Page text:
21 February 2024

I often hear from clients when we are discussing their role in relation to personal data processing that “we cannot be controllers, we do not hold and process the data, but an agent does”. This idea may seem logical at first sight, but is this indeed the case? Let’s find out from a recent judgement of the Court of Justice of the European Union, which addresses the issues of controller and joint controller status.

1. Facts

During the first wave of the COVID-19 pandemic, the Lithuanian National Public Health Centre (“NVSC”) selected an IT company to create a mobile application for the registration and monitoring of the data of persons exposed to the COVID-19.

The NVSC instructed the IT company on several aspects of the application, such as the content of the questions asked, however the parties did not conclude a procurement contract.

The IT company made available the application to the public in the Google Play and Apple App Store and thousands of persons used it to provide the requested personal data. After a short period of time, the NVSC asked the IT company not to make any reference to the NVSC in the mobile application and terminated the acquisition procedure.

The Lithuanian GDPR watchdog imposed administrative fines on both the IT company and the NVSC because of GDPR infringements, and the latter challenged it before the administrative court. The court needed guidance in interpreting the concept of controller, so it referred the case to the Court of Justice of the European Union (“CJEU”).

2. Controller – a wide approach

At first, the Luxembourg Court examined whether the NVSC shall be regarded as a controller taking into account especially that he entrusted the IT company to create the mobile application for the purposes of tracking COVID-19 infections, however the NVSC did not perform any data processing operations.

The CJEU first highlighted that it was the NVSC who envisaged that, for the purposes of epidemiological follow-up, the personal data of the users of the mobile application would be processed. Further, the NVSC actively participated in the determination of the parameters of the application, such as the questions asked and thus the categories of the processed personal data. This means that the NVSC actually participated in the determination of the purposes and means of the processing.

Other circumstances, namely that the NVSC did not itself process any personal data, there was no contract between the NVSC and the IT company and that the dissemination of the application through online shops was not authorized by the NVSC are not decisive factors and do not preclude the NVSC from being classified as a controller.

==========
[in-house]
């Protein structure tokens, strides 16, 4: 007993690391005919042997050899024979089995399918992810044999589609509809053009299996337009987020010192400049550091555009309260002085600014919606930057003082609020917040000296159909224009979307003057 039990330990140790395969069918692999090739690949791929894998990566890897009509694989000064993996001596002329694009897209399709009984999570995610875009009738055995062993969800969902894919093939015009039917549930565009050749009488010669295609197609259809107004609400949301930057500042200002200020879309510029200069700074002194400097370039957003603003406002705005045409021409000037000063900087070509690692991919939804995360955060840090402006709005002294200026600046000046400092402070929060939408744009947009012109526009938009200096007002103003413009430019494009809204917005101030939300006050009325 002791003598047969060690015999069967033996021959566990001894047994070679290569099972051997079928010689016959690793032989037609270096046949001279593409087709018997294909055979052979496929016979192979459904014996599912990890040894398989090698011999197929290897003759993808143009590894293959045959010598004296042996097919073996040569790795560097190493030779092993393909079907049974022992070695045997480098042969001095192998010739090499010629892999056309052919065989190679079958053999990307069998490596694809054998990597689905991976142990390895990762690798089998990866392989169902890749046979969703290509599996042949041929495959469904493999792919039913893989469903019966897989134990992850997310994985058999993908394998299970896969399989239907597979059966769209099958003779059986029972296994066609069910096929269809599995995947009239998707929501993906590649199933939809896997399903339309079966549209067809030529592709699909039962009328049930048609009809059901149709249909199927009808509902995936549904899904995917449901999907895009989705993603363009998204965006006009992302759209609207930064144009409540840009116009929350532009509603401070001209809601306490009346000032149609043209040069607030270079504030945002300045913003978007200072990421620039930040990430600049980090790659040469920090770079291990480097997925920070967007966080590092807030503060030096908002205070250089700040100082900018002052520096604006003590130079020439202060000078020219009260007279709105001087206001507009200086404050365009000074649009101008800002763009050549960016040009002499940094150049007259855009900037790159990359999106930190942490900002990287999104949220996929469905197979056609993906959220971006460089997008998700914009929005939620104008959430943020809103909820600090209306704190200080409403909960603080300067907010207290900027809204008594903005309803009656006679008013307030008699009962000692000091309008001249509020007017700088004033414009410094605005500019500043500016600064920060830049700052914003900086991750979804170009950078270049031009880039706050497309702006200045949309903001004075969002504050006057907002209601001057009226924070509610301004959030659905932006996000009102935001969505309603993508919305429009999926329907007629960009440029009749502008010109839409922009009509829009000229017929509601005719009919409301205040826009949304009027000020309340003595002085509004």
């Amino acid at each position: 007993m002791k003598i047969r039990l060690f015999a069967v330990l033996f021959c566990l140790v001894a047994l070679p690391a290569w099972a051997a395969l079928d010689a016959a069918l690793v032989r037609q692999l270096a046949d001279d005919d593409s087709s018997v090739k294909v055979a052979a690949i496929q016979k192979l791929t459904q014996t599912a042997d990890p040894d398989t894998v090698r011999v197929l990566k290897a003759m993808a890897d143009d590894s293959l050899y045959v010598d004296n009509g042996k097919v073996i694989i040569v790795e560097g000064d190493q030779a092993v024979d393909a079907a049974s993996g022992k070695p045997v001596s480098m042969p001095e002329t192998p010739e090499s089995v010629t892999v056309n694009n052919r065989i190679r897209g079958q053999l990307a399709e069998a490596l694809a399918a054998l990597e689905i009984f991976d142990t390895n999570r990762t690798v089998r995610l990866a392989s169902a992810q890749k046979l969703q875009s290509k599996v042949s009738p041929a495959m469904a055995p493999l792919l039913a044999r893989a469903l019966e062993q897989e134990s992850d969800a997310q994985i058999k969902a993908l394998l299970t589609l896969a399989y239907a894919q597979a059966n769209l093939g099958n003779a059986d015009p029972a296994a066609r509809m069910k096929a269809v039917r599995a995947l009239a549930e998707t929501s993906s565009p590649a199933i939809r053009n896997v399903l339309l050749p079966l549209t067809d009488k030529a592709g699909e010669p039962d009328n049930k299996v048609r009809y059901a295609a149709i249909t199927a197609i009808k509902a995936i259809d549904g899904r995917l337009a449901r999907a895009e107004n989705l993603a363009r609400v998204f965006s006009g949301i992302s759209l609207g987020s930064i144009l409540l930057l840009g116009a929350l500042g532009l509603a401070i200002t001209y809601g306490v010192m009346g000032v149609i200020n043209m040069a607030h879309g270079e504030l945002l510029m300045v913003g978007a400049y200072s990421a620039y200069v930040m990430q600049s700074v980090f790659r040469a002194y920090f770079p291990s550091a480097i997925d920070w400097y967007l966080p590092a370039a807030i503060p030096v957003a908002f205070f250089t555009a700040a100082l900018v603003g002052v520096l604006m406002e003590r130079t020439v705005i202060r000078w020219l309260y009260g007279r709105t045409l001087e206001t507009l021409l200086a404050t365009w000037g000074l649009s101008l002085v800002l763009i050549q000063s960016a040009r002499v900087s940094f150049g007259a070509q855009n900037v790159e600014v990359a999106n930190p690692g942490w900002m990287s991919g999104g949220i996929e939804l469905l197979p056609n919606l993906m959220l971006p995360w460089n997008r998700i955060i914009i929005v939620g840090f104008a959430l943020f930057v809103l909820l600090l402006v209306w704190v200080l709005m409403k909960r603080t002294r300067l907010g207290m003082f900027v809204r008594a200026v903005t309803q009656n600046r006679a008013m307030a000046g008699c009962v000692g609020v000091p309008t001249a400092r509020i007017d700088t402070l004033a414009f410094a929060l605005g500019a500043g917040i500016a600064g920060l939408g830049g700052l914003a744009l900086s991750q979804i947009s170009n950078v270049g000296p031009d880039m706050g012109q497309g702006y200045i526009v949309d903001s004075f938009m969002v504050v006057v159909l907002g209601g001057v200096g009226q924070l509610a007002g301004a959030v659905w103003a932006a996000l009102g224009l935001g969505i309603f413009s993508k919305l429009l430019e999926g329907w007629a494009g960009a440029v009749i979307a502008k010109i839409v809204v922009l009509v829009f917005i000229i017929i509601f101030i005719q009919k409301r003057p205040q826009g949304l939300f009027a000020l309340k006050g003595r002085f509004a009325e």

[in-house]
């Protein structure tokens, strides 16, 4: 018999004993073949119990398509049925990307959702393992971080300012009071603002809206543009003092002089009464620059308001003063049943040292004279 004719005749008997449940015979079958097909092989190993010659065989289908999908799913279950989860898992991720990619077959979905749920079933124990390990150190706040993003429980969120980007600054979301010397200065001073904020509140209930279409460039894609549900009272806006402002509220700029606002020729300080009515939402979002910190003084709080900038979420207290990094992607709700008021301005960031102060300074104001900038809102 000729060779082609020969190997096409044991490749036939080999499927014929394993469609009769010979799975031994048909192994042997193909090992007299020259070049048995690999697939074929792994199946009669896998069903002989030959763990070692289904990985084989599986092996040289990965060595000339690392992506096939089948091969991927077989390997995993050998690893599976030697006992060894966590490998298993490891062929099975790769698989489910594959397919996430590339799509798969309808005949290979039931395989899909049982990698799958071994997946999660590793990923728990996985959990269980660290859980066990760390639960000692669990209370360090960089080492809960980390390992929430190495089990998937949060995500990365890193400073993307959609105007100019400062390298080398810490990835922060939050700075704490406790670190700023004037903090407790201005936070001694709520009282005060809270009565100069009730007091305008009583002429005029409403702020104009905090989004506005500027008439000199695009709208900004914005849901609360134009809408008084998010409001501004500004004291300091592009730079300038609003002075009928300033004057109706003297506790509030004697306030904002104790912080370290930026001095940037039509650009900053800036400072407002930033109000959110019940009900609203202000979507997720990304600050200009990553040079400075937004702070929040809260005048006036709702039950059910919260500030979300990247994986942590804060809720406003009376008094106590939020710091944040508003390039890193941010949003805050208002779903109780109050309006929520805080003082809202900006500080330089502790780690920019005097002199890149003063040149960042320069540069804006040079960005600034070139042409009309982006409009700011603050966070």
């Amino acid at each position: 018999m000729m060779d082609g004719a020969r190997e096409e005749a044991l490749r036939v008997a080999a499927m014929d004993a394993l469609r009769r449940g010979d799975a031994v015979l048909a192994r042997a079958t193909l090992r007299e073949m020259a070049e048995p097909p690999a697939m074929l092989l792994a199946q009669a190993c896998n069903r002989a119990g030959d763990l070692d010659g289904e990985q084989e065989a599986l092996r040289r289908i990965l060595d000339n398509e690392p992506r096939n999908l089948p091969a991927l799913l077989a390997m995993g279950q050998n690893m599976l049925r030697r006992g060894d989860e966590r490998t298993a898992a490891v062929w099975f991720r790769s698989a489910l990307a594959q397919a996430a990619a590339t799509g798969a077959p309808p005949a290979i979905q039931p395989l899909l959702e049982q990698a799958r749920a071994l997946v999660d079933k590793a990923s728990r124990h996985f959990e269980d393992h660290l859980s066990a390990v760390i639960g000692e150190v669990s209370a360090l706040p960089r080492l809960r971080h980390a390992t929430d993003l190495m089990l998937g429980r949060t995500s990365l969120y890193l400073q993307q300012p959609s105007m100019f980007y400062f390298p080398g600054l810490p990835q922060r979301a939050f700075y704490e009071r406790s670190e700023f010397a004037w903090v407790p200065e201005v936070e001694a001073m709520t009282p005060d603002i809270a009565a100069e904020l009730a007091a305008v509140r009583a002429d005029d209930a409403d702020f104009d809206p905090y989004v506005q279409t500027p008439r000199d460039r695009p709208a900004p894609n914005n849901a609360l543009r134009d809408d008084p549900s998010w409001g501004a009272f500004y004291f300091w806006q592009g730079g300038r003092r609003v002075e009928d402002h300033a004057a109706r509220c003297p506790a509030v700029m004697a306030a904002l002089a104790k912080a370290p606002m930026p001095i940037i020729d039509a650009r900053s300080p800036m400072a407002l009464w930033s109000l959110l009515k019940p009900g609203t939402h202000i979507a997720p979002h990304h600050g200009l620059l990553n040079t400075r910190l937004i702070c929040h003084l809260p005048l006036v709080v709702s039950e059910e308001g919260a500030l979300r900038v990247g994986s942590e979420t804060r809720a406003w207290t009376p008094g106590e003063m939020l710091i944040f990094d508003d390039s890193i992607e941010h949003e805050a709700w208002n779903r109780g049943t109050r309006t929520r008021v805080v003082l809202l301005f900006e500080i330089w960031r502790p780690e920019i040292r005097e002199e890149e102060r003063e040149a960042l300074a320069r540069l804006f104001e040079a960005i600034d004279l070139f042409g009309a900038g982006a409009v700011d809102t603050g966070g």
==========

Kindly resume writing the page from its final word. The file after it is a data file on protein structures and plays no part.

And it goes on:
The situation would be different if, prior to the application being made available, the NVSC expressly objected to it, as in this case the NVSC could not be regarded as a controller.

3. Joint controllers – an agreement is not a precondition

In relation to the classification of two or more entities as joint controllers the CJEU came to the following conclusions.

According to the Court, the joint controller status is based on the facts and not on the existence of an arrangement between the parties which determines the joint controllers’ respective responsibilities for compliance with the obligations under the GDPR. That is to say, the joint controllers’ agreement is not a precondition for two or more entities to be classified as joint controllers but rather an obligation which the GDPR imposes on the joint controllers.

To sum up, the qualification as joint controller(s) arises solely form the fact that more entities have participated in the determination of the purposes and means of processing. The CJEU recalled his well-established practice that the participation of the joint controllers in that determination can take different forms and can result from their common or converging decisions. Nevertheless, in order to be classified as joint controllers, the said entities shall each have a tangible impact on the determination of the purposes and means of processing.

4. Conclusion

In the analysed decision the CJEU confirmed its previous practice in several respects. The Court pointed out that, to be qualified as a controller, the most important condition is that the person concerned must be involved in determining the purposes of the processing, while the fact that he is not processing the data himself is irrelevant. Further, the Luxembourg Court clearly ruled that the classification as joint controllers is based solely on the facts, and the agreement between the parties is not a precondition, but an obligation arising from the joint controller status.

In this article we analysed decision C-683/21 of the CJEU.